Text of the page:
Packing more data into photons
Ebrahim Karimi and his team member Alicia Sit on Top of Ottawa. Picture: Dave Weatherall, University of Ottawa

Packing more data into photons

31. August 2017 | by Thorsten Naeser

Physicists at the University of Ottawa have managed to encode more than single bits of information in light quanta, and have successfully transmitted the encrypted data over a distance of 300 meters in a turbulent urban setting.

Physicists based in the Canadian capital Ottawa have successfully transmitted single photons between two points 300 m apart. Single photons have been communicated over longer paths before. What makes this experiment remarkable is the fact that each photon carried more than s single bit of information. Up until now, photons could only be imprinted with single bits, each encoding either 0 or 1 – a technique referred to as two-dimensional cryptography. However, by manipulating two of the properties of photons – their spin and their angular momentum – the Canadian team, led by Prof. Ebrahim Karimi, was able to encryt two bits of information (either 01, 10, 00 or 11) in each particle, thus accomplishing what is referred to as 4D quantum cryptography.

Quantum cryptography may well serve as the basis for the data technologies of the future, as quantum particles, such as photons, in principle provide a means for the secure transmission of information. Paradoxically, the delicate nature of quantum states is what makes this possible. For any attempt by a third party to listen in to the information flow will inevitably alter the properties that carry the encrypted message. This allows the intended receiver to establish that an eavesdropper has intercepted the transmission at some point along its way.

The most challenging aspect of the experiment carried out by the cryptographers in Ottawa was to faithfully transmit the fragile quantum states of their photons not just under controlled conditions in the laboratory, but through the open space separating the rooftops of two buildings on the university campus. In an urban setting, factors such as atmospheric turbulence and vibrations transmitted though the walls of the buildings threaten to compromise faithful transmission of the encoded information. Would the photons survive the many imponderables on their journey through the roiling air above the city’s streets?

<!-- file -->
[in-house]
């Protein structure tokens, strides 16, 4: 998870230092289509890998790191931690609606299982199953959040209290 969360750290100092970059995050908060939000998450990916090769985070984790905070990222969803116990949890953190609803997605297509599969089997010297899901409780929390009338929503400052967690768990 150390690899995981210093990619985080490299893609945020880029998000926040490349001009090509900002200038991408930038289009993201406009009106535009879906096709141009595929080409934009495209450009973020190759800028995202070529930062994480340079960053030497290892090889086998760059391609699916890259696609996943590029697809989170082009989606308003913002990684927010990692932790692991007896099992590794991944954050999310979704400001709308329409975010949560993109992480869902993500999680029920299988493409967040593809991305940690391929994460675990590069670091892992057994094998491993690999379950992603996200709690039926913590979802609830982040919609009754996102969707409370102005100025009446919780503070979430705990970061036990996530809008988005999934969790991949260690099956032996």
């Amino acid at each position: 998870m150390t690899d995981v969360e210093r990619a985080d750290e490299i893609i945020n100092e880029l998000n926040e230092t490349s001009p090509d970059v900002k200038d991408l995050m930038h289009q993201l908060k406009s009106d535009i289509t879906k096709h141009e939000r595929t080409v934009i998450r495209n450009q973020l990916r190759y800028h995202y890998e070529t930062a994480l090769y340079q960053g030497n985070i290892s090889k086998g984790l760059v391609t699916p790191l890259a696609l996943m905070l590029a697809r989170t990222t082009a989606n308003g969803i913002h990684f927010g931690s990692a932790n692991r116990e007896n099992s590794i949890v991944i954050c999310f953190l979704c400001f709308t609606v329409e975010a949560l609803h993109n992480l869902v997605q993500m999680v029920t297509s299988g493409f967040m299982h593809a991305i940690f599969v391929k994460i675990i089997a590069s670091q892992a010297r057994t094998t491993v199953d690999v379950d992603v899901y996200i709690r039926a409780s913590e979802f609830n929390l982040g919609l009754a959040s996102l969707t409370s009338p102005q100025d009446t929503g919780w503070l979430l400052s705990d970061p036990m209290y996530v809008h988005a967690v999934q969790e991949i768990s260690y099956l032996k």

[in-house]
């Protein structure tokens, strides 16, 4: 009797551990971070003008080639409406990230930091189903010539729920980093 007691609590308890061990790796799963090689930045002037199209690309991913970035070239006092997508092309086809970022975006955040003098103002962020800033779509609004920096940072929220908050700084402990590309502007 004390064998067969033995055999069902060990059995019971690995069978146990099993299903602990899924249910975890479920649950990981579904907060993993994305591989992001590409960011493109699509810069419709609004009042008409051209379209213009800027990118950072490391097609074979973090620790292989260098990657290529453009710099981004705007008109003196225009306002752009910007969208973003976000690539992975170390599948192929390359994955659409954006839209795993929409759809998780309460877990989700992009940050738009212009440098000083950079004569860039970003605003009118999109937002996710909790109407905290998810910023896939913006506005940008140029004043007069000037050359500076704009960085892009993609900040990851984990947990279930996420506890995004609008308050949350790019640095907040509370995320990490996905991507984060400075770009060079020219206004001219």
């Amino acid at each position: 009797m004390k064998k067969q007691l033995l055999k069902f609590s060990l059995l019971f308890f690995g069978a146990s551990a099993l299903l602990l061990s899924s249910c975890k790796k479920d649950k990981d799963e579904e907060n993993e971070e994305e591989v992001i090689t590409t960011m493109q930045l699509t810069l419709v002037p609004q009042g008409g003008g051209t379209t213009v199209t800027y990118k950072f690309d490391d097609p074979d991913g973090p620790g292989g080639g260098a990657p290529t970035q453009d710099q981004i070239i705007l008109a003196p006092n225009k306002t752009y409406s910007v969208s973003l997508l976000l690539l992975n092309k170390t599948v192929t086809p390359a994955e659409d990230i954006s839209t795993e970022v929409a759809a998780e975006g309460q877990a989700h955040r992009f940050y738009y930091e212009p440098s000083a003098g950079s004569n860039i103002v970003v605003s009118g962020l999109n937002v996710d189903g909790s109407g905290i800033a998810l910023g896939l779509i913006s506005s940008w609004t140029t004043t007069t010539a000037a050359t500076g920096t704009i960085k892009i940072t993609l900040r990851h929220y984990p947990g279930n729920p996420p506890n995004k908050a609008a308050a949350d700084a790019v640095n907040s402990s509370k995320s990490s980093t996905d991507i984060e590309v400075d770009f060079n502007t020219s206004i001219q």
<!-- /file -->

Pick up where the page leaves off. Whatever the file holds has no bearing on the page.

Happily, the majority completed the journey to the receiving station unscathed, although some of the photons dispatched by the transmitter were lost along the way. The researchers succeeded in transmitting, on average, 1.6 times more information per photon than the level attainable with the conventional 2D method of encryption, thus achieving a significant increase in transmissible information density. “The secure, free-space communication scheme we demonstrated could potentially link Earth with satellites or securely connect places where it is too expensive to install (optic) fiber,” Karimi said.

Encrypted quantum signals have previously been sent from a surface transmitter to an aircraft – a feat first accomplished in 2013 by a team using 2D cryptography, which was led by Prof. Harald Weinfurter and Sebastian Nauerth of the Faculty of Physics at LMU Munich. This was the first demonstration of quantum communication between a ground station and a rapidly moving receiver.


High-dimensional intracity quantum cryptography with structured photons
Optica, Vol. 4, Issue 9, pp. 1006-1010 (2017);